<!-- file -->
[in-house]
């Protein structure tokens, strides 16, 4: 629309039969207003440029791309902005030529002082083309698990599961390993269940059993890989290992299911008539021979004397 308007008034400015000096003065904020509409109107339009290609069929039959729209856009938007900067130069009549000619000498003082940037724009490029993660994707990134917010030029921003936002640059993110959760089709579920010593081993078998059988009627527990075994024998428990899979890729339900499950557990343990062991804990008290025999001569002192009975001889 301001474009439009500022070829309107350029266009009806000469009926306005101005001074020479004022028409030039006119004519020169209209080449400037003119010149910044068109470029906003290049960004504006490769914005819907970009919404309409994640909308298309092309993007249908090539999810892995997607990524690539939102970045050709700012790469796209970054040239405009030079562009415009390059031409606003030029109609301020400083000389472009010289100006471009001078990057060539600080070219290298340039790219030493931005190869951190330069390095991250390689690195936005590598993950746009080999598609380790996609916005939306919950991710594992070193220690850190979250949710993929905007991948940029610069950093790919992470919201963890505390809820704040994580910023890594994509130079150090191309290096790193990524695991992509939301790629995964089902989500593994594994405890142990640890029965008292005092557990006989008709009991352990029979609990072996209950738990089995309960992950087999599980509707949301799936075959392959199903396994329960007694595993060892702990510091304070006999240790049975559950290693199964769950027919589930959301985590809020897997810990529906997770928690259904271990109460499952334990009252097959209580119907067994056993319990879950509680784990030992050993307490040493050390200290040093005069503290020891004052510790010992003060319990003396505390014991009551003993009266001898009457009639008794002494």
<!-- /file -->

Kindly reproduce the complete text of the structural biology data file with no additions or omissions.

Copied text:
[in-house]
């Protein structure tokens, strides 16, 4: 629309039969207003440029791309902005030529002082083309698990599961390993269940059993890989290992299911008539021979004397 308007008034400015000096003065904020509409109107339009290609069929039959729209856009938007900067130069009549000619000498003082940037724009490029993660994707990134917010030029921003936002640059993110959760089709579920010593081993078998059988009627527990075994024998428990899979890729339900499950557990343990062991804990008290025999001569002192009975001889 301001474009439009500022070829309107350029266009009806000469009926306005101005001074020479004022028409030039006119004519020169209209080449400037003119010149910044068109470029906003290049960004504006490769914005819907970009919404309409994640909308298309092309993007249908090539999810892995997607990524690539939102970045050709700012790469796209970054040239405009030079562009415009390059031409606003030029109609301020400083000389472009010289100006471009001078990057060539600080070219290298340039790219030493931005190869951190330069390095991250390689690195936005590598993950746009080999598609380790996609916005939306919950991710594992070193220690850190979250949710993929905007991948940029610069950093790919992470919201963890505390809820704040994580910023890594994509130079150090191309290096790193990524695991992509939301790629995964089902989500593994594994405890142990640890029965008292005092557990006989008709009991352990029979609990072996209950738990089995309960992950087999599980509707949301799936075959392959199903396994329960007694595993060892702990510091304070006999240790049975559950290693199964769950027919589930959301985590809020897997810990529906997770928690259904271990109460499952334990009252097959209580119907067994056993319990879950509680784990030992050993307490040493050390200290040093005069503290020891004052510790010992003060319990003396505390014991009551003993009266001898009457009639008794002494």